Lodi News-Sentinel

Nicaragua frees 222 political prisoners, sends them to U.S.

- Kate Linthicum, Tracy Wilkinson and Leila Miller

MEXICO CITY — The authoritar­ian government of Nicaragua freed 222 political prisoners Thursday in a deal negotiated with the United States, according to Biden administra­tion officials familiar with the agreement.

The former prisoners, some of whom have spent years in jail, were expected to land at Washington’s Dulles Internatio­nal Airport late Thursday morning, the officials said.

It was a stunning turn of events for Nicaragua, a small Central American nation that has been targeted with severe economic sanctions by the United States and for the last 16 years has been ruled by Daniel Ortega, a former leftist Sandinista revolution­ary who helped overthrow the country’s right-wing dictatorsh­ip in the 1970s.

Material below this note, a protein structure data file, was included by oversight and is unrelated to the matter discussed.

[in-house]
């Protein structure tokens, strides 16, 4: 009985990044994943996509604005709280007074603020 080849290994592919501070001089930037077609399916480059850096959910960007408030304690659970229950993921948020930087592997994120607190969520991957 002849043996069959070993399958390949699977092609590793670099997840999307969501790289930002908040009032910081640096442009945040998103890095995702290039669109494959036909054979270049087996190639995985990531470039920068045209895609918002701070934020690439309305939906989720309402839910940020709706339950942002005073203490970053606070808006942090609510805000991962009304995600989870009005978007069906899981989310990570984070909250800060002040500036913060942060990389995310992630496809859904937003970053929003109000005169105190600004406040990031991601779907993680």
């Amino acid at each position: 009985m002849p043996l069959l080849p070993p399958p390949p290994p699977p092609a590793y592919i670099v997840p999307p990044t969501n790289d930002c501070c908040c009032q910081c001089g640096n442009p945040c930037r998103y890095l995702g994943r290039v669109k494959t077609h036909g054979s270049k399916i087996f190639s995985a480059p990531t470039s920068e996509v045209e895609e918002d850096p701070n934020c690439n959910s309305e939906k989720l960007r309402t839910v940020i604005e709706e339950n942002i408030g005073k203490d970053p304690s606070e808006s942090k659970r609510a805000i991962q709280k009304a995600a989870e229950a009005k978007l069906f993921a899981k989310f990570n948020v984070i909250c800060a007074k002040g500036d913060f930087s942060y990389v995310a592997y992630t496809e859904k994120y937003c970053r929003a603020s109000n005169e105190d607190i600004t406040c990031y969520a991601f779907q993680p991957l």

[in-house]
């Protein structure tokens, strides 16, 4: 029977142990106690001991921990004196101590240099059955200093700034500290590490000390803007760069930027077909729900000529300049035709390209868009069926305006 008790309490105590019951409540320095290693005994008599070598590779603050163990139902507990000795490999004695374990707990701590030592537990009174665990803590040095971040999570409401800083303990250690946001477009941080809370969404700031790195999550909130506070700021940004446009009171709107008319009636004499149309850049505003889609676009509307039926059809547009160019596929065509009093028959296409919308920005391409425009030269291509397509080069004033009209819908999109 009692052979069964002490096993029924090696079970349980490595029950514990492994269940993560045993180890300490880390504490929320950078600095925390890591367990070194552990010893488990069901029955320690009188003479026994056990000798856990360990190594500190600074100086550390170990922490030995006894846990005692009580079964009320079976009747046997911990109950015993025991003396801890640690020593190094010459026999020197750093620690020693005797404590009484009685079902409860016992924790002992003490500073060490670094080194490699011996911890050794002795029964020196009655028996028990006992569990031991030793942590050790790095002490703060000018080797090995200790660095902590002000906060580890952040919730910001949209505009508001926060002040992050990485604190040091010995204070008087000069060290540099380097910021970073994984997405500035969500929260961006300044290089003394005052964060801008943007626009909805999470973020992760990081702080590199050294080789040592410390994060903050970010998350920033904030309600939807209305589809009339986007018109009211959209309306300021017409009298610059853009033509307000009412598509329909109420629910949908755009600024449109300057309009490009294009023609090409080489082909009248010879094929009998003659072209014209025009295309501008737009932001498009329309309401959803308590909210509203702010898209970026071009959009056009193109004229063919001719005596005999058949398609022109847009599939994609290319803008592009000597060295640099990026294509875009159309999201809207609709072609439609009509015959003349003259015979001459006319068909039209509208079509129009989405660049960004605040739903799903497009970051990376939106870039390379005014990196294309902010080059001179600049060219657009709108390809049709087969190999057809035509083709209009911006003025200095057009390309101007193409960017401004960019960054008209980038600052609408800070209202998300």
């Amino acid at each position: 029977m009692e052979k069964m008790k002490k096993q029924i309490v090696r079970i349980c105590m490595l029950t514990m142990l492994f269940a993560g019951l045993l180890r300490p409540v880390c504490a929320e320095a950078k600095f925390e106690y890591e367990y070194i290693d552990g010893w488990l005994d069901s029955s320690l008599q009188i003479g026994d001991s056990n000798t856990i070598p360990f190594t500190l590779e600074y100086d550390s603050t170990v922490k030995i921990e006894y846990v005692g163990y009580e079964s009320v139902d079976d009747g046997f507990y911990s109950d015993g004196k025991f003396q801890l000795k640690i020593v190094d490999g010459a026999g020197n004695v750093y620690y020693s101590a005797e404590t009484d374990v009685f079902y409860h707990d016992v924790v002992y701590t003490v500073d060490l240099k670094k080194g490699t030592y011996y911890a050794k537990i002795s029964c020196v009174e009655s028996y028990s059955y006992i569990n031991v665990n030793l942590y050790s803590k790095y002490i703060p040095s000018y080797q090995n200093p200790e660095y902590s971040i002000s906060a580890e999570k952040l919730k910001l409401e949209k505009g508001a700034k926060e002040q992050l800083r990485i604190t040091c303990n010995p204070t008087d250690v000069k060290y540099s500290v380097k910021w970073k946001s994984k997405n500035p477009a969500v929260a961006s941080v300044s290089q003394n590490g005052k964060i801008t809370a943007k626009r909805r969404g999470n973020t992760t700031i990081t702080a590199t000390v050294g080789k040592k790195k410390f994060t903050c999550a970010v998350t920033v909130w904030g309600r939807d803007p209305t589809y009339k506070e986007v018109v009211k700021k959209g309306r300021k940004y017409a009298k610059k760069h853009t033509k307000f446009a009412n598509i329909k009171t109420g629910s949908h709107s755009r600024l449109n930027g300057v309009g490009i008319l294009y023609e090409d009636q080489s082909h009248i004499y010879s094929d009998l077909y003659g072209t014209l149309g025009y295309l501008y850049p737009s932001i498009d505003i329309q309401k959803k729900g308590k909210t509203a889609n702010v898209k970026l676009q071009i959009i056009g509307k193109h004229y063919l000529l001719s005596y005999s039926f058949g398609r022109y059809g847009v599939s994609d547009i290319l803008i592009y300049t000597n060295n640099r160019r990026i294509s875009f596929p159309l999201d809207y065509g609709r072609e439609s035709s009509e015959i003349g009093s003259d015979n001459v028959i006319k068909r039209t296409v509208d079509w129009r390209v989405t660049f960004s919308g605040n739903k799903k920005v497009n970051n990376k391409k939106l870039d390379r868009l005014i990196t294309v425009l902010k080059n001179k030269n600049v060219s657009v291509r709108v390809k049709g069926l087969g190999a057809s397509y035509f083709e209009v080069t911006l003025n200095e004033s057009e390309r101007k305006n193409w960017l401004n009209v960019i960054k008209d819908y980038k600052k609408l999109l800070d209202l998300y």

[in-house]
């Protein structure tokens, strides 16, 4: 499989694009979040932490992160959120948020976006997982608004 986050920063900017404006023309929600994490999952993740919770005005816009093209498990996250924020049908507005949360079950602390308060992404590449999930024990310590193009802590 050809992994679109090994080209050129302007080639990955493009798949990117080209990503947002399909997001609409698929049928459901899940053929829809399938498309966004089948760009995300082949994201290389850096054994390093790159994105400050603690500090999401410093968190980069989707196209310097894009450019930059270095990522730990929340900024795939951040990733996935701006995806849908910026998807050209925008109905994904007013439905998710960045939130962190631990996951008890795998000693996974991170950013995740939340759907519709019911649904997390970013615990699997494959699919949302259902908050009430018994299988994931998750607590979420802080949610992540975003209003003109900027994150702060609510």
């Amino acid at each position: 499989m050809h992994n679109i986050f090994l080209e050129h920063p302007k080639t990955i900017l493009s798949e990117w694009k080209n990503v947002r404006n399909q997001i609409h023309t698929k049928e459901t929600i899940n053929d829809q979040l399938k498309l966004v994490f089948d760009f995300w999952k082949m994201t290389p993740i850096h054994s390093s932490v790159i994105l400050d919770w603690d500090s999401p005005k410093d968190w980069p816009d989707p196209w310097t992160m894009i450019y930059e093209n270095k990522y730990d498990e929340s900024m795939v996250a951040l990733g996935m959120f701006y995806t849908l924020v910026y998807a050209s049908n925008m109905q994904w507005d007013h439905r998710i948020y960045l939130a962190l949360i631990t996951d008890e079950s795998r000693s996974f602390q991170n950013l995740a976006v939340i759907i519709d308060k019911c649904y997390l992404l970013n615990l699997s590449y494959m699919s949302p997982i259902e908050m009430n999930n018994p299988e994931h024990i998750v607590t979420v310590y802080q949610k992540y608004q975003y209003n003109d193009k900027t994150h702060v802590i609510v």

Ortega first served as president in the 1980s during a bloody civil war that pitted Sandinista fighters against U.S.-backed Contra rebels. He was voted out in the 1990 presidenti­al election but returned to power in 2007. By rigging elections, he has remained president ever since, becoming the longest-serving leader in Latin America.

After violently suppressin­g pro-democracy protests in 2018, Ortega and his wife, Vice President Rosario Murillo, tightened their grip on power, imprisonin­g hundreds of journalist­s, political candidates and business and religious leaders. Those jailed in recent years include many of Ortega’s former leftist comrades, including Dora María Téllez, a onetime Sandinista commander who publicly accused Ortega of betraying their dreams of a socialist utopia and coming to resemble the dictator they helped overthrow.

Many were jailed at Managua’s infamous El Chipote prison, where, according to some prisoners who were released, torture was common and food was scant.

The U.S. officials said that while they negotiated the deal with top Nicaraguan officials — and provided transporta­tion for the prisoners to Washington — the United States offered nothing concrete in return for their release.

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